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In 1865, Britain and Bhutan signed the Treaty of Sinchulu, under which Bhutan would receive an annual subsidy in exchange for ceding some border land to British India. Under British influence, a monarchy was set up in 1907; three years later, a treaty was signed whereby the British agreed not to interfere in Bhutanese internal affairs and Bhutan allowed Britain to direct its foreign affairs. This role was assumed by independent India after 1947. Two years later, a formal Indo-Bhutanese accord returned the areas of Bhutan annexed by the British, formalized the annual subsidies the country received, and defined India's responsibilities in defense and foreign relations. A refugee issue of over 100,000 Bhutanese in Nepal remains unresolved; 90% of the refugees are housed in seven United Nations Office of the High Commissioner for Refugees (UNHCR) camps. In March 2005, King Jigme Singye WANGCHUCK unveiled the government's draft constitution - which would introduce major democratic reforms - and pledged to hold a national referendum for its approval. In December 2006, the King abdicated the throne to his son, Jigme Khesar Namgyel WANGCHUCK, in order to give him experience as head of state before the democratic transition. In early 2007, India and Bhutan renegotiated their treaty to allow Bhutan greater autonomy in conducting its foreign policy, although Thimphu continues to coordinate policy decisions in this area with New Delhi. In July 2007, seven ministers of Bhutan's 10-member cabinet resigned to join the political process, and the cabinet acted as a caretaker regime until democratic elections for seats to the country's first parliament were completed in March 2008. The king ratified the country's first constitution in July 2008.


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Geography

Location
Southern Asia, between China and India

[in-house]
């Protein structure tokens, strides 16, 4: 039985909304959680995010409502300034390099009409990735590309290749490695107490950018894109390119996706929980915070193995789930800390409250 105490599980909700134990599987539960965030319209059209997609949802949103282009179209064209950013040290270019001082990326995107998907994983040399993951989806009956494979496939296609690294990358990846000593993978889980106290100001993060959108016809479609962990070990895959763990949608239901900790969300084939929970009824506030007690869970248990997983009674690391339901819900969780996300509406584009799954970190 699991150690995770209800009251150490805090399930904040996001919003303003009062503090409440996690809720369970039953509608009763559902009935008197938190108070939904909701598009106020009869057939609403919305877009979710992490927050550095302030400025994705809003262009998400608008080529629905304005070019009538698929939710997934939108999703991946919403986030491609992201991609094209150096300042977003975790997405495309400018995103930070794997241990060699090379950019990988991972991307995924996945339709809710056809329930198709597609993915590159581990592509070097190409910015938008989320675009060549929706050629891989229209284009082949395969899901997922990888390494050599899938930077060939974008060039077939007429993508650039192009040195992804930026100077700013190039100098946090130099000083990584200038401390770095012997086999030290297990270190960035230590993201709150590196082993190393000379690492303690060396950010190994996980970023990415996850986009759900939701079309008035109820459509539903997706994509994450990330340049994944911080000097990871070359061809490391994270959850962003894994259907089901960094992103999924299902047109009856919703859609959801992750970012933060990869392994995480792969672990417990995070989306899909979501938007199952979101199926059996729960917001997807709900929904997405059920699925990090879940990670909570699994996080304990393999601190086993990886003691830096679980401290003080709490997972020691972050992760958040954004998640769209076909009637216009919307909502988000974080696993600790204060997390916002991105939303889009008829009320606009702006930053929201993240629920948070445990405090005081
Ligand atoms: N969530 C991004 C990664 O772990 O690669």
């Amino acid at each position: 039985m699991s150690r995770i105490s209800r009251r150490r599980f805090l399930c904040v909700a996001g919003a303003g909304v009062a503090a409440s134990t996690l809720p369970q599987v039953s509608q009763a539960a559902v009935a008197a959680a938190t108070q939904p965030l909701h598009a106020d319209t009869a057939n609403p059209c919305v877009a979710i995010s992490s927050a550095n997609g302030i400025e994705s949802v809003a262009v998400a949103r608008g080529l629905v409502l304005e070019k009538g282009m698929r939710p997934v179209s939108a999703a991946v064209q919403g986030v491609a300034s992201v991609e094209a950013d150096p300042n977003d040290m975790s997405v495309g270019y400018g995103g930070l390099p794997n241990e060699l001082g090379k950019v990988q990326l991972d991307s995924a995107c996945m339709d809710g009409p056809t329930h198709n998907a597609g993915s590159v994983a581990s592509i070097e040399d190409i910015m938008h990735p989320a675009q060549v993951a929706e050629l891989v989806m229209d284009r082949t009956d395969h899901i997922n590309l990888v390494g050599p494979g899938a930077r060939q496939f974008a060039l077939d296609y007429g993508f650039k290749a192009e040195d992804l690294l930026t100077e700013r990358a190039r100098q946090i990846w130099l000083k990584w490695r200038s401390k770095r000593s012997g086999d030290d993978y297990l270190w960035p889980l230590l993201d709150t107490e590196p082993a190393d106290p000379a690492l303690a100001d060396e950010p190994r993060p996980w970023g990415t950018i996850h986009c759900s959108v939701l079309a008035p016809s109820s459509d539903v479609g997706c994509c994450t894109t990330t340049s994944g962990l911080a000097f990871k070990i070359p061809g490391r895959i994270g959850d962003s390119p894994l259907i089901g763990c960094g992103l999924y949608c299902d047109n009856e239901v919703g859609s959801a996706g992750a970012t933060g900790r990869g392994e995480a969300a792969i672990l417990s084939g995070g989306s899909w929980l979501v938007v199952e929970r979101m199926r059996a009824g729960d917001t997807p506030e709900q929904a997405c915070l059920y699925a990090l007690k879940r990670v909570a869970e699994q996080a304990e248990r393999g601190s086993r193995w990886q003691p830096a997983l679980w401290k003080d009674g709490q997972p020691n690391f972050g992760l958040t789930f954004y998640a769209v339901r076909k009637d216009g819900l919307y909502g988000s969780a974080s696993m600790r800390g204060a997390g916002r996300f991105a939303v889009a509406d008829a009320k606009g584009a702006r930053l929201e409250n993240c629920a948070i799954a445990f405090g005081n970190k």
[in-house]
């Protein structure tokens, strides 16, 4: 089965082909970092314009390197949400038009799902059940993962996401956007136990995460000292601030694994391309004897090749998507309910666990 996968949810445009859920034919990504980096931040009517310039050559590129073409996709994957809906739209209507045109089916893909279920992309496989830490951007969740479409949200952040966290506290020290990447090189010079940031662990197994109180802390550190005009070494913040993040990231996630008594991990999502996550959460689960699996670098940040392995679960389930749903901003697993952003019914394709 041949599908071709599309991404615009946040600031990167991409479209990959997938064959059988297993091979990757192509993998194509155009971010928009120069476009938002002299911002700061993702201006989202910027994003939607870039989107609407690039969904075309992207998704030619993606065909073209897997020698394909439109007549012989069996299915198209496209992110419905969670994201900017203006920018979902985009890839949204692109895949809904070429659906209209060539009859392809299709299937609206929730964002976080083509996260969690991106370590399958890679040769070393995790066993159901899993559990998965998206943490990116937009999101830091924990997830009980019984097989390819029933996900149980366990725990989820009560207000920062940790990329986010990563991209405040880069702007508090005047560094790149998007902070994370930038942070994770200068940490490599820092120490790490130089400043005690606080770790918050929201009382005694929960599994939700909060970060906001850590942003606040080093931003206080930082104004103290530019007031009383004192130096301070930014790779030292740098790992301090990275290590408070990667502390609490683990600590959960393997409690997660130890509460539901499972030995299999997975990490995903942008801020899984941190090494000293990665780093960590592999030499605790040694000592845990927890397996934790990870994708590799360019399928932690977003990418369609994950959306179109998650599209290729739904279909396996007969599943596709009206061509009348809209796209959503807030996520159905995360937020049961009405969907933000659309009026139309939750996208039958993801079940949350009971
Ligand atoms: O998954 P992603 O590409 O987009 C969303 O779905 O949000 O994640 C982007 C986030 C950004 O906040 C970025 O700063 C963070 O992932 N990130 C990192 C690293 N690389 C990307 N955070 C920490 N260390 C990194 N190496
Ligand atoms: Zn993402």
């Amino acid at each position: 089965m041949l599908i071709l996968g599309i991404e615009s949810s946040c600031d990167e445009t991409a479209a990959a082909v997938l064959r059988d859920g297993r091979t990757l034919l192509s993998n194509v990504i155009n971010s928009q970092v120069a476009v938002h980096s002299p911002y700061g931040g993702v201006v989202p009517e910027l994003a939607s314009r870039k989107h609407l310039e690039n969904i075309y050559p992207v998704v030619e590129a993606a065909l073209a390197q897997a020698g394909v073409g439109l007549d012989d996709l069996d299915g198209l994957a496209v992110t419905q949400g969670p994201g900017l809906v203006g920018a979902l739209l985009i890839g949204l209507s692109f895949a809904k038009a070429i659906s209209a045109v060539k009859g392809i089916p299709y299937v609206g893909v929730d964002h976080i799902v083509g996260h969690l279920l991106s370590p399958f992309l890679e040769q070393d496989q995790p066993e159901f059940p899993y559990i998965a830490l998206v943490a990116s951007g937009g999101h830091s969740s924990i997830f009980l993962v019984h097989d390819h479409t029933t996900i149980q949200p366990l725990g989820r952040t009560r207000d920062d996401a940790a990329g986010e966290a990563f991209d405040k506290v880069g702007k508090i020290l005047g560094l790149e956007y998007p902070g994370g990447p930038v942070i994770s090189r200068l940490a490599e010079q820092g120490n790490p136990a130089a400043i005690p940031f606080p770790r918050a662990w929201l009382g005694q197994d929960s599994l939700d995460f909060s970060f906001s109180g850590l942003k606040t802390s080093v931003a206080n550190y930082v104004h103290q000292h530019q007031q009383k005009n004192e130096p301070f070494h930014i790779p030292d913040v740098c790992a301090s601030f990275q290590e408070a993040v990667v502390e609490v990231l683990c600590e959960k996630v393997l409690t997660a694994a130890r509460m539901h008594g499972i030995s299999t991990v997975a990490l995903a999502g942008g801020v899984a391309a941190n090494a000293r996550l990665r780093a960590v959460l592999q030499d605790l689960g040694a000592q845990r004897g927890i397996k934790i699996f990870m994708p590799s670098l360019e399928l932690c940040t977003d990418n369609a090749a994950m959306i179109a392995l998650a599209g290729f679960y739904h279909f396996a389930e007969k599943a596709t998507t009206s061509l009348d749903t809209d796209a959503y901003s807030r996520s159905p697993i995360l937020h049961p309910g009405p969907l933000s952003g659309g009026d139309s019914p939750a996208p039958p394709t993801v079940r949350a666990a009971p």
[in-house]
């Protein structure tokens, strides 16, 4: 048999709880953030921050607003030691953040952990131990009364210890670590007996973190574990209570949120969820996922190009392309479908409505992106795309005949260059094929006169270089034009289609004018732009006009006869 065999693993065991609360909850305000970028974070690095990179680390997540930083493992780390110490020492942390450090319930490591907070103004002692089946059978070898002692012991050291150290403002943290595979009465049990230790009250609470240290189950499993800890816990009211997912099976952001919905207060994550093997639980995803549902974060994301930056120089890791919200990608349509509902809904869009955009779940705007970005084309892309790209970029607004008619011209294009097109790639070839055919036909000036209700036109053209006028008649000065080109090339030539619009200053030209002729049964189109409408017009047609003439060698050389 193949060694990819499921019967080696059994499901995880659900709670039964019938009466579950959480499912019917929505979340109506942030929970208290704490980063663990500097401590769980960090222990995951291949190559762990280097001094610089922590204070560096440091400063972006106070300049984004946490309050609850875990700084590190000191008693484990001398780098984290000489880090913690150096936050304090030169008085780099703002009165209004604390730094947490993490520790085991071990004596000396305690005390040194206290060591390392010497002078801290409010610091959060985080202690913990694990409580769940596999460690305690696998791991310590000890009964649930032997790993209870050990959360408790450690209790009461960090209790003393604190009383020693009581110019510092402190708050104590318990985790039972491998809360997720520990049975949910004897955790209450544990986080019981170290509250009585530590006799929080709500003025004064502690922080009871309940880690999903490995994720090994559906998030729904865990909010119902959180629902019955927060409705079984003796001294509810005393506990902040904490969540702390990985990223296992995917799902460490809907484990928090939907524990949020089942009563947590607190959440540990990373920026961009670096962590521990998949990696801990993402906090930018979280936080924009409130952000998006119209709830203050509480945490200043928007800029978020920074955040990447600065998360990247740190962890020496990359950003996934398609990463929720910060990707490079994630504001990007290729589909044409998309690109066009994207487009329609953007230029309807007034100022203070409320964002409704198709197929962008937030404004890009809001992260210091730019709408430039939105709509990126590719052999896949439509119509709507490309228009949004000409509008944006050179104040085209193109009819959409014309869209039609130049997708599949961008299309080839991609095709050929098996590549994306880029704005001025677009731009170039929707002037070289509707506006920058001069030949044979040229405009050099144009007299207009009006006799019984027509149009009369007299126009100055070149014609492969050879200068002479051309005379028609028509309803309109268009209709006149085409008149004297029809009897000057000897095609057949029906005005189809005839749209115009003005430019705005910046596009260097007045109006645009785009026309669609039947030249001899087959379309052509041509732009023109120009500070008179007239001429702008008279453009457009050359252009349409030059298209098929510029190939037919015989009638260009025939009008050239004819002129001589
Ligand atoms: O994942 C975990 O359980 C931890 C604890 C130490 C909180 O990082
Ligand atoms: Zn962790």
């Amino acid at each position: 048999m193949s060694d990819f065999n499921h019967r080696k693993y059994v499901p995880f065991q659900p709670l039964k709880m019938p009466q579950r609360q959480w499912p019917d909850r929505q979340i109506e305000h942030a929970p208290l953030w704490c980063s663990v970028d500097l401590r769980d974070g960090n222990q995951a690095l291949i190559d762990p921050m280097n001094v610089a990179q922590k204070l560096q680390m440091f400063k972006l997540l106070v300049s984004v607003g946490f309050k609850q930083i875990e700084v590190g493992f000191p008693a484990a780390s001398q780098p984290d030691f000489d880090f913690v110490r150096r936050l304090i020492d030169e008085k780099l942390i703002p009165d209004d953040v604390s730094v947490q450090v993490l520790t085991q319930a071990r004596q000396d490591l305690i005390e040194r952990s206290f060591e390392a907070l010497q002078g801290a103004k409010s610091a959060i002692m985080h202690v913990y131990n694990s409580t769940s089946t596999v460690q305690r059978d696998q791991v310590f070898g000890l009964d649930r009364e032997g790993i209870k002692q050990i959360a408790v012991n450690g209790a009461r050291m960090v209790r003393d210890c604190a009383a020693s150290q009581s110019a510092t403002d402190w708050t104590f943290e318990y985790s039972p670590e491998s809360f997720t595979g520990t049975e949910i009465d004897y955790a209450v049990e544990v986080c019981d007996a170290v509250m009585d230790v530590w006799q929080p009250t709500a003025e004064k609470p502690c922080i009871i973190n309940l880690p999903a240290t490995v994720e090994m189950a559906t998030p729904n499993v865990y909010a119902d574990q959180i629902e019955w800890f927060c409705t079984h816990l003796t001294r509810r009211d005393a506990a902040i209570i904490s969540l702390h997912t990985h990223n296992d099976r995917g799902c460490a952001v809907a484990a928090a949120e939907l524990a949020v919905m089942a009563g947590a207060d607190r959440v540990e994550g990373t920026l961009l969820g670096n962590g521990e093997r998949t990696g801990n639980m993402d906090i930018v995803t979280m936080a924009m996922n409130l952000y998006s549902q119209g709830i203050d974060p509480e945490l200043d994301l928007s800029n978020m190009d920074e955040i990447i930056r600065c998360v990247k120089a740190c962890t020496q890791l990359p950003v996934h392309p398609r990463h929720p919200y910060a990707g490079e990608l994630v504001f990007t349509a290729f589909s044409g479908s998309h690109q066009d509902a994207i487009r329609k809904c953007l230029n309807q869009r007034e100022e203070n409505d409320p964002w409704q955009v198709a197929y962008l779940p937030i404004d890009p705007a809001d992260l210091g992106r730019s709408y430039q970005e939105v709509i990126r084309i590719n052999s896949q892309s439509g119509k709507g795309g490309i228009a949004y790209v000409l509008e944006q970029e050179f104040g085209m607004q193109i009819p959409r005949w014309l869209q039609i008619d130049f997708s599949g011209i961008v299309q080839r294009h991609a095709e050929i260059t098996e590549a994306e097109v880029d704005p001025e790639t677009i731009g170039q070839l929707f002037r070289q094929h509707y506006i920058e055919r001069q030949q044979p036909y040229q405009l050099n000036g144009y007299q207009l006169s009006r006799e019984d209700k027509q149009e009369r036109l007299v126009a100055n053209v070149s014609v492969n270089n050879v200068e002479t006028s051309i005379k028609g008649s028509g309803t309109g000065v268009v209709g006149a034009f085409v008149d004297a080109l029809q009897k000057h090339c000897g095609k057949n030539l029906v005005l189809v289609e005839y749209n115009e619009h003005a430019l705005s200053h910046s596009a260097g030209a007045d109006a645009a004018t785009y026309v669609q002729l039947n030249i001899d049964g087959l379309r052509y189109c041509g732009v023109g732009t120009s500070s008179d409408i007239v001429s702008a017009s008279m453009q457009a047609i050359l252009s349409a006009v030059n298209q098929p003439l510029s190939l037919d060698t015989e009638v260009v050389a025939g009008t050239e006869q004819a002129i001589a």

Geographic coordinates
27 30 N, 90 30 E

Map references
Asia

Area World Ranking: 137
Total 38,394 sq km
Land 38,394 sq km
Water 0 sq km

Area - comparative
About one-half the size of Indiana

Land boundaries
Total 1,075 km
Border countries China 470 km, India 605 km

Coastline
0 km (landlocked)

Maritime claims
None (landlocked)

Climate
Varies; tropical in southern plains; cool winters and hot summers in central valleys; severe winters and cool summers in Himalayas

Terrain
Mostly mountainous with some fertile valleys and savanna

Elevation extremes
Lowest point Drangeme Chhu 97 m
Highest point Gangkar Puensum 7,570 m

Natural resources
Timber, hydropower, gypsum, calcium carbonate

Land use
Arable land 2.3%
Permanent crops 0.43%
Other 97.27% (2005)

Irrigated land
400 sq km (2003)

Total renewable water resources
95 cu km (1987)

Freshwater withdrawal (domestic/industrial/agricultural)
Total 0.43 cu km/yr (5%/1%/94%)
Per capita 199 cu m/yr (2000)

Natural hazards
Violent storms from the Himalayas are the source of the country's name, which translates as Land of the Thunder Dragon; frequent landslides during the rainy season

Environment - current issues
Soil erosion; limited access to potable water

Environment - international agreements
Party to
Biodiversity, Climate Change, Climate Change-Kyoto Protocol, Desertification, Endangered Species, Hazardous Wastes, Ozone Layer Protection
Signed, but not ratified Law of the Sea

Geography - note
Landlocked; strategic location between China and India; controls several key Himalayan mountain passes


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  Bhutan (Thimphu):


  GPS points from Bhutan (Thimphu)

Shali Trashigang Dzongkhag

Duggye Dzong Bhutan (general)

Du Phodrang Wangdue Phodrang Dzongkhag

Damecha Mongar Dzongkhag

Pagladiya River Bhutan (general)

Sakteng Trashigang Dzongkhag

Paro Paro

Beteni Tsirang Dzongkhag




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